I’m really excited to see the growth of transgender health as a field. This is a particularly vulnerable patient population, so I am delighted to see the health care system providing more recognition, support and attention to the needs of trans patients. I believe that One Medical is a leader in this arena — we work hard to help our patients feel at ease in our offices by treating them with dignity, compassion, and respect.

What’s a song that makes you feel proud/your pride anthem?

“Take Me or Leave Me” from Rent (the original cast soundtrack).

Daniel Marcovici, New York doctor

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Dan Marcovici

What made you want to get into LGBTQ care?

I focus on LGBT care because I want to be a resource for my own community. I’d been on the patient side of things before and remember seeing physicians get uncomfortable trying to find the right language to use when discussing my social history and health risks when I’d them that I was gay. I use those experiences and aim to make my patients feel comfortable and welcomed without being bogged down in jargon. Overall, I want them to know that this is a judgement-free space.

What’s the biggest change you’ve seen in the field since you started?

The biggest change I’ve seen has been the increasing acceptance of pre-exposure prophylaxis (PrEP) and the effects of that. I remember first encountering it in residency and, at the time, most patients were resistant to starting it. Now, patients are coming in specifically to start it. It’s been a major step forward in HIV prevention and I’m happy to be a resource for patients to help them on this step to improve their health. At the same time, I’ve been finding increasing resistance from patients about condom use as they feel completely protected by using Truvada, and there seems to be a growing public acceptance that if both partners are on PrEP that the sex is completely safe. As a result, I’m seeing far more cases of gonorrhea, chlamydia, and syphilis than I ever did in residency, and it’s becoming an increasing challenge to keep patients focused on protecting themselves from the risk of drug-resistant STIs.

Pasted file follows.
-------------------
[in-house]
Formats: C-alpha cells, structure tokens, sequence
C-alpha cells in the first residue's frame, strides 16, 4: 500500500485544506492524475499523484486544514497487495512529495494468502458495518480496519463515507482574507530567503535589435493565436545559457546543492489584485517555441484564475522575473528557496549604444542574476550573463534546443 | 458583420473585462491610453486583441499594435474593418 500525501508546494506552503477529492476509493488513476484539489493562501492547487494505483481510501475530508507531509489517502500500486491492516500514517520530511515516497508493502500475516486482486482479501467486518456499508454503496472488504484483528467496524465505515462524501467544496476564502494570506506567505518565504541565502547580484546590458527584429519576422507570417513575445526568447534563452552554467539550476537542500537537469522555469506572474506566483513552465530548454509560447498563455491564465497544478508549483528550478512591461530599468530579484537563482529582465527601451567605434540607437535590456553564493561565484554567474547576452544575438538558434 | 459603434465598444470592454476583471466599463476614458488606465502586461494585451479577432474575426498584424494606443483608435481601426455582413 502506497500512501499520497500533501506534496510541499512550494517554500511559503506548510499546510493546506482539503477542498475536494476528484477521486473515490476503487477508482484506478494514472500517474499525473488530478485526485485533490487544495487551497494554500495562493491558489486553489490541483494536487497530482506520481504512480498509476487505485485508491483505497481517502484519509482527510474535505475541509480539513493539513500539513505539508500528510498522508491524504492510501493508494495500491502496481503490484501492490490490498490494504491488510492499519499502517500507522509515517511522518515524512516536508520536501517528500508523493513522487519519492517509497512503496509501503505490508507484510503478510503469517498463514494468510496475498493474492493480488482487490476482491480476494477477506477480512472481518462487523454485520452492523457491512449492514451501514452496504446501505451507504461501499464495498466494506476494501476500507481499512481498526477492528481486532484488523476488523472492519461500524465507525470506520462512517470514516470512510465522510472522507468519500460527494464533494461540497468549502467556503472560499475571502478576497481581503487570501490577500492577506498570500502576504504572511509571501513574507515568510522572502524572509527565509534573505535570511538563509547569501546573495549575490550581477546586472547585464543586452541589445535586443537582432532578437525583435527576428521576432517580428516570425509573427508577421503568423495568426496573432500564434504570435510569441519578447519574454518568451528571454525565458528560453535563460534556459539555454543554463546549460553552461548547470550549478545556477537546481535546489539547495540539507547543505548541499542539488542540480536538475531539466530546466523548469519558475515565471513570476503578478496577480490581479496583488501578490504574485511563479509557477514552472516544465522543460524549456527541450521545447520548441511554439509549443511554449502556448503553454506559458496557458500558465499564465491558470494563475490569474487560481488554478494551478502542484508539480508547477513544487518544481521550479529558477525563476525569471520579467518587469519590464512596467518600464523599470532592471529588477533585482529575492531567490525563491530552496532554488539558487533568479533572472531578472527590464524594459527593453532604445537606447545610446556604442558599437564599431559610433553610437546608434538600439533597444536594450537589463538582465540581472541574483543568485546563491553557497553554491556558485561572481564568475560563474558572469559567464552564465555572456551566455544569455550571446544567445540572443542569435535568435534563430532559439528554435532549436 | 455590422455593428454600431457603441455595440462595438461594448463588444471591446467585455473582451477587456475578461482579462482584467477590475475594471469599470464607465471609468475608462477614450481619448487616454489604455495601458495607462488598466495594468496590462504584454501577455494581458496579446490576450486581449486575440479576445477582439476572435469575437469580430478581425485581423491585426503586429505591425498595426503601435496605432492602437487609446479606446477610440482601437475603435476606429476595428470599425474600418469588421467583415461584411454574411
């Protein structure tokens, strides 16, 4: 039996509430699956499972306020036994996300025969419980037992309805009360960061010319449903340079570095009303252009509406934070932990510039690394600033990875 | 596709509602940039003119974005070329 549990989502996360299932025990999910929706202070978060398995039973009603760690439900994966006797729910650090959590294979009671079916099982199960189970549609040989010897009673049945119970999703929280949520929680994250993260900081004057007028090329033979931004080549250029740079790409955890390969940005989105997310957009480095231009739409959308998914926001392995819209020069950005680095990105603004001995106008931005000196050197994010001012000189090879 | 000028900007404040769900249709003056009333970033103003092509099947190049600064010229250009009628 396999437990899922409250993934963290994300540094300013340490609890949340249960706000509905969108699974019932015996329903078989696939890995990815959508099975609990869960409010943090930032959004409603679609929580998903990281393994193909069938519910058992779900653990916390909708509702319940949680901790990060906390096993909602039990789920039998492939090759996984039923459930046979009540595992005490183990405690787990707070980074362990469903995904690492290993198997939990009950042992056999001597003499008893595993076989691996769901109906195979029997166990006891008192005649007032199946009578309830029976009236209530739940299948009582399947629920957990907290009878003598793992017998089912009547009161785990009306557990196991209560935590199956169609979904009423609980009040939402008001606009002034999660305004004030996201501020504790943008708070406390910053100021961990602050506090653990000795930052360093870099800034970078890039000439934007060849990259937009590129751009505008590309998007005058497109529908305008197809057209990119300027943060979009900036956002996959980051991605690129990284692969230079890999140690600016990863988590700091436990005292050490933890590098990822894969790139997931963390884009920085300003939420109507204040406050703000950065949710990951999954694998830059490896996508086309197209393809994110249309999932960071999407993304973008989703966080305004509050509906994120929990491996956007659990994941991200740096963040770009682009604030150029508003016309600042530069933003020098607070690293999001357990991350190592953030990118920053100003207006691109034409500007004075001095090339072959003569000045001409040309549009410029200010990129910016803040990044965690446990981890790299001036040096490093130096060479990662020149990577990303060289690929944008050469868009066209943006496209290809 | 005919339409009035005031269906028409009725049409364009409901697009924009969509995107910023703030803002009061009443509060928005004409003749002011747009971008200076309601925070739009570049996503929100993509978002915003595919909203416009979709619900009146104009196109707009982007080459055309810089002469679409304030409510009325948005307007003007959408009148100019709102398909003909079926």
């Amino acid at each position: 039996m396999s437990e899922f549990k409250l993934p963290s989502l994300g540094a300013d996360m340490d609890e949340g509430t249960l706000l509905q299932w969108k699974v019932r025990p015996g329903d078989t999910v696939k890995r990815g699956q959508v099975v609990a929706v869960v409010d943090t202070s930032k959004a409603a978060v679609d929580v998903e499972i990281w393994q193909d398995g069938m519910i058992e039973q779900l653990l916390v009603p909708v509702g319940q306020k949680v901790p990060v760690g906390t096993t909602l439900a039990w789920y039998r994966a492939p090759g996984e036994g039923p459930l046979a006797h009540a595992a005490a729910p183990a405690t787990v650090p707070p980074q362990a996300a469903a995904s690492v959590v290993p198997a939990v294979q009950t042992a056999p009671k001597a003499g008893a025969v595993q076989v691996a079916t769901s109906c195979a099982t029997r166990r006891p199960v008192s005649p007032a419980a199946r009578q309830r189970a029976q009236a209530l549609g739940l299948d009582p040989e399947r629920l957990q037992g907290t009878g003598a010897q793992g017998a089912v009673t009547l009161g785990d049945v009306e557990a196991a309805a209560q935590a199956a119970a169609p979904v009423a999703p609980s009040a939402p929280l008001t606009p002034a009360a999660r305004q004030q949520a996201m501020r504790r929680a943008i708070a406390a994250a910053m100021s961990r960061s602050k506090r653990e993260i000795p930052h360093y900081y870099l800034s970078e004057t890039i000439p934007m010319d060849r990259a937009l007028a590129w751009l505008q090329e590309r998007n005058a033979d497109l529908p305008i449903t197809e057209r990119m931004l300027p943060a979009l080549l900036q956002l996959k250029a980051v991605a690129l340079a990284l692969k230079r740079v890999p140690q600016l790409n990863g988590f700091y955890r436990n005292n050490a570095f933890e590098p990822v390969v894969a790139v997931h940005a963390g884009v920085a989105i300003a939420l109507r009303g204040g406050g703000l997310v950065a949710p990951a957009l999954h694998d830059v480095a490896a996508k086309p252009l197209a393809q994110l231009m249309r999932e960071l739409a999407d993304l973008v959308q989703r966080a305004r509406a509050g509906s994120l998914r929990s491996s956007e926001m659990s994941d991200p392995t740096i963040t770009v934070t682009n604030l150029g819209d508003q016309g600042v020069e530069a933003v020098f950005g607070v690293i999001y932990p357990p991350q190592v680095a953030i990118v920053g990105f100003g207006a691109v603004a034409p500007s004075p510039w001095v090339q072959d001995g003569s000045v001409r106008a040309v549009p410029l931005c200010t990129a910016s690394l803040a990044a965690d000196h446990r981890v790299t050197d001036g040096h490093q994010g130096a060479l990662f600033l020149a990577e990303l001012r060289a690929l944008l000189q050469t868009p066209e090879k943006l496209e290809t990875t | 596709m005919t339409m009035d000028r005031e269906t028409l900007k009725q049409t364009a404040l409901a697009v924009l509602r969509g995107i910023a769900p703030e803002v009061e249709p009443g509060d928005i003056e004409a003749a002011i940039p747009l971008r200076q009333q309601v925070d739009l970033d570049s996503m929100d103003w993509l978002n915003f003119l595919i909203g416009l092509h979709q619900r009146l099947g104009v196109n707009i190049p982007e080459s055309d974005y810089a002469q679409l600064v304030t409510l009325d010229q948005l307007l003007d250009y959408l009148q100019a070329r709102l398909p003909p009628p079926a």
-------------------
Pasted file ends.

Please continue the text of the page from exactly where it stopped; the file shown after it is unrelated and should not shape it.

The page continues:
What’s a song that makes you feel proud/your pride anthem?

Hands down, it would be “Proud” by Heather Small. That’s been my go-to Pride booster since it came out in 2000, and it still puts a smile on my face whenever I hear it!

Michelle Konstantinovsky

Michelle Konstantinovsky is an experienced writer, regularly producing content on a variety of wellness-oriented topics ranging from breaking health news to fitness and nutrition. Michelle has a master’s degree from UC Berkeley’s Graduate School of Journalism and has written extensively on health and body image for outlets like O: The Oprah Magazine, Slate, SPIN.com, xoJane.com, and The Huffington Post. To read more of her work, visit www.michellekmedia.com.

The One Medical blog is published by One Medical, an innovative primary care practice with offices in Boston, Chicago, Los Angeles, New York, Phoenix, the San Francisco Bay Area, Seattle, and Washington, DC.